A good short game leads to fewer putts, not only because your putts are shorter, but also because of the position of the ball on the green relative to the hole.
The short game in golf generally refers to shots from 100 yards out from the green. This is the scoring zone where poor skills can wreck your card. It can also be your 'Get out of Jail' card by helping you avoid bogeys and double-bogeys.
To be good from close in, you must be able to do certain things well. You must be able to pitch the ball, chip it, get out of bunkers, hit high lob shots, and of course putt successfully.
This requires an understanding of how to execute each shot, followed by regular practice to build your confidence and skill.
This web site focuses on putting, the final piece in the puzzle. It can be said that the quickest way to lower the number of your putts per round is to putt from closer the hole more often.
This is because you are less likely to three-putt from 15 feet than from 30 feet.
Several of the recommendations for good putting also apply to parts of your short game. For example, if you are not still over the ball when you are chipping, you are likely to lay a sod over the ball. Lift up to see the result of your shot - instead of staying down through impact - and you will probably skull your ball across the green.
Hitting into the green from short range is about feel rather than strength. If you are a handicap golfer, chances are that you are going to miss more greens in regulation than you hit.
Just as in putting you can compete on equal terms with the professionals by improving your short shots.
Most golfers who struggle with getting the ball close are caught up in stroke mechanics, rather than focused on the target. The longer you dwell over the shot, the more you think about how to execute it, the greater are the chances that you will flub it. Thinking is something you should do behind the ball, never during execution.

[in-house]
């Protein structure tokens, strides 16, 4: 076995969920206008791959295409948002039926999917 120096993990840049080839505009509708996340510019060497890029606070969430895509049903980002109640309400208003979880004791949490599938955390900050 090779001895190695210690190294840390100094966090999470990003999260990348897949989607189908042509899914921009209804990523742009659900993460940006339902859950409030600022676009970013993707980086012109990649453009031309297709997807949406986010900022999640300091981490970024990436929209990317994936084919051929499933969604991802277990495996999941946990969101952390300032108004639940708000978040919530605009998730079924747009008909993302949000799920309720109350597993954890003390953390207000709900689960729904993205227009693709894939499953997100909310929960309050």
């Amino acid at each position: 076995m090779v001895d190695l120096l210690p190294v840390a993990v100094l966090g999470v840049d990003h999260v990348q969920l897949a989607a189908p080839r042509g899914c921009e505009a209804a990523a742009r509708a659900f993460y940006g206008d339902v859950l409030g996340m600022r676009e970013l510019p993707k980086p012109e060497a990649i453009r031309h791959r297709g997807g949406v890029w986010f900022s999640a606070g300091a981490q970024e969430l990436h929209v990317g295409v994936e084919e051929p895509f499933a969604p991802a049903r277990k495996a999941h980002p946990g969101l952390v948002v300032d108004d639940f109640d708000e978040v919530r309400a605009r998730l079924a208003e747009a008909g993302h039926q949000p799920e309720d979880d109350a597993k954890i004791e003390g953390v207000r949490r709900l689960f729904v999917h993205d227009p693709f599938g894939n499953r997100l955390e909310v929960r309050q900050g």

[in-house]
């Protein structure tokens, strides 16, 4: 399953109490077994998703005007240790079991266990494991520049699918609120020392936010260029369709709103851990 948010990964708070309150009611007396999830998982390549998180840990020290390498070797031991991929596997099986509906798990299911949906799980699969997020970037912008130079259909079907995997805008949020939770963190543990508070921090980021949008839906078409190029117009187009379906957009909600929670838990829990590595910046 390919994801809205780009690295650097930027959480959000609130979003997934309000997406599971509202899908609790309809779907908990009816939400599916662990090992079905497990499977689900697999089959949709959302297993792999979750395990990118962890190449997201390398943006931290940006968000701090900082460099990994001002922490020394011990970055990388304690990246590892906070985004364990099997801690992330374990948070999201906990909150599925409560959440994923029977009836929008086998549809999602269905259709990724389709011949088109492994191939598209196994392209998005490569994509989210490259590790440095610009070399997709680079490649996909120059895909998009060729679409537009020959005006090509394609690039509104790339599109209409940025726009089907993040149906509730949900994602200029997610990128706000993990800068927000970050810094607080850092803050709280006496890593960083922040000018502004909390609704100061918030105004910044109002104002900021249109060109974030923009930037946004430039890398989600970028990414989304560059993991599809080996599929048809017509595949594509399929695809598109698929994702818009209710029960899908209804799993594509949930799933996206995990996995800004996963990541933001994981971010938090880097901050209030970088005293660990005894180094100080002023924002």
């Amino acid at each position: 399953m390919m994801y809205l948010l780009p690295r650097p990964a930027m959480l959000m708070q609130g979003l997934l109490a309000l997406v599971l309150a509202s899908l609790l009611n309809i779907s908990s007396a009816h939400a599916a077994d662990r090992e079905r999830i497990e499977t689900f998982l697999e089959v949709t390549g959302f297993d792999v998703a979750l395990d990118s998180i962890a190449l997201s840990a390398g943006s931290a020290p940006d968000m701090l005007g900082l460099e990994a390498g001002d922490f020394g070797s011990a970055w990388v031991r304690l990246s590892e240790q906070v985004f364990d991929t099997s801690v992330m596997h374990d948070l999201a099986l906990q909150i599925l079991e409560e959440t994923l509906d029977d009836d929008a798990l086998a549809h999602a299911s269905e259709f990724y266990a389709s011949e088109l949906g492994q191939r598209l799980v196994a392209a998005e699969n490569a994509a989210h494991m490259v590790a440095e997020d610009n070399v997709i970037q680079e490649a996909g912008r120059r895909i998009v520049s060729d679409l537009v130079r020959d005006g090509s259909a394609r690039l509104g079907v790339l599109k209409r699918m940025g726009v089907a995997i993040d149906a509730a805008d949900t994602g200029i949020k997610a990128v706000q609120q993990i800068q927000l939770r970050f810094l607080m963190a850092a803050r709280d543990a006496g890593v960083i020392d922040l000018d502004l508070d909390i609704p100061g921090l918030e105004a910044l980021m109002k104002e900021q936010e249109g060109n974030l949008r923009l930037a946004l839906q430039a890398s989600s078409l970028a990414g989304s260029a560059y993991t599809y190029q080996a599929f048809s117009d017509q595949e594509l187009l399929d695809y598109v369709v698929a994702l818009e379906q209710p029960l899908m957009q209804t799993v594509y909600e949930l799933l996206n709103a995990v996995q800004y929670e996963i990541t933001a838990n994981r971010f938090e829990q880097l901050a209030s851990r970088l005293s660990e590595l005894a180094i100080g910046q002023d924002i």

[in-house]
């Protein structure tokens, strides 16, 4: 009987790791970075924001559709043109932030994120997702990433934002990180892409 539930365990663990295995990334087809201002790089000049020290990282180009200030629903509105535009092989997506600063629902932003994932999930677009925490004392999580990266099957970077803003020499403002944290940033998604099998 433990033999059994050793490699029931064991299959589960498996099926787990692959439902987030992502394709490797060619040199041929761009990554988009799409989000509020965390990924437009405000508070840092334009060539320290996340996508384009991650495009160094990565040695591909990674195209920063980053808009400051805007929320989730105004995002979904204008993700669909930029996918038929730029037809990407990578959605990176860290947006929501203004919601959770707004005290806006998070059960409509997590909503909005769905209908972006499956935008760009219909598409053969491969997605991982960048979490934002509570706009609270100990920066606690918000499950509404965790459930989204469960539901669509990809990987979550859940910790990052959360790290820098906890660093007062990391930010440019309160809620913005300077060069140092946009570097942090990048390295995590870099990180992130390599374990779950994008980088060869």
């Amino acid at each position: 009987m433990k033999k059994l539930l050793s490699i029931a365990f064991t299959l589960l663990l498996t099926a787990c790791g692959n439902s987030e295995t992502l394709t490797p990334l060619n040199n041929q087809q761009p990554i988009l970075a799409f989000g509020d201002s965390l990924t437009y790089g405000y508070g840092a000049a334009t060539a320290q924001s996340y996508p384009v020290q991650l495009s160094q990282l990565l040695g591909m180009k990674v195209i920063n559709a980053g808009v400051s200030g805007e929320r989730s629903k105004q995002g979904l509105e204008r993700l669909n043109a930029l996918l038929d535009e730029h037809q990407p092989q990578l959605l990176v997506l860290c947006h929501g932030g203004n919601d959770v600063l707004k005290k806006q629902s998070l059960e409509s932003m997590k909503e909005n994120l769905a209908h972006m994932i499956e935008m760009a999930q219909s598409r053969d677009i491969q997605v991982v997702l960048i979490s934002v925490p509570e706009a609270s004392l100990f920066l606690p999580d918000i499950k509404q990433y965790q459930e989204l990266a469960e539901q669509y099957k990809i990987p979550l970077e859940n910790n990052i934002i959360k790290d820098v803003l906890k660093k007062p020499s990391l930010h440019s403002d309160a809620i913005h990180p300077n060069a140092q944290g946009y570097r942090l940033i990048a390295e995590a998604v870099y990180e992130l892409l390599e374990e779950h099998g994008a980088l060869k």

Another common fault is to strangle the grip. You cannot pull off a delicate shot if you are holding the grip so tightly that tension radiates up your arms.
I read somewhere that holding a tee lightly between your lips helps to alleviate a tension build-up.
Golfers like Padraig Harrington and Lee Westward poke out their tongue. I don't know if this is just a habit, or a way to take pressure off themselves.
Dave Pelz's Short Game Bible is subtitled 'Master the Finesse Swing and Lower your Score'. He breaks the game of golf into five categories:
He describes it - not as a book about generating more club head speed with your driver, or hitting the ball farther - but one about distance wedges, pitches, chips, sand shots, lobs, and bump-and-run shots.
To become a better golfer and lower your handicap, you should allocate your practice time according to the number of times you are called upon to play each shot during your round.
If you are always getting stuck in bunkers, spend more time here. If your chipping from the fringe is ordinary, take the time to learn how to chip more consistently.
Don't be like most golfers whose idea of practice is to bang a bucket of balls with their driver or their favourite club. Work on your weaknesses, not your strengths.
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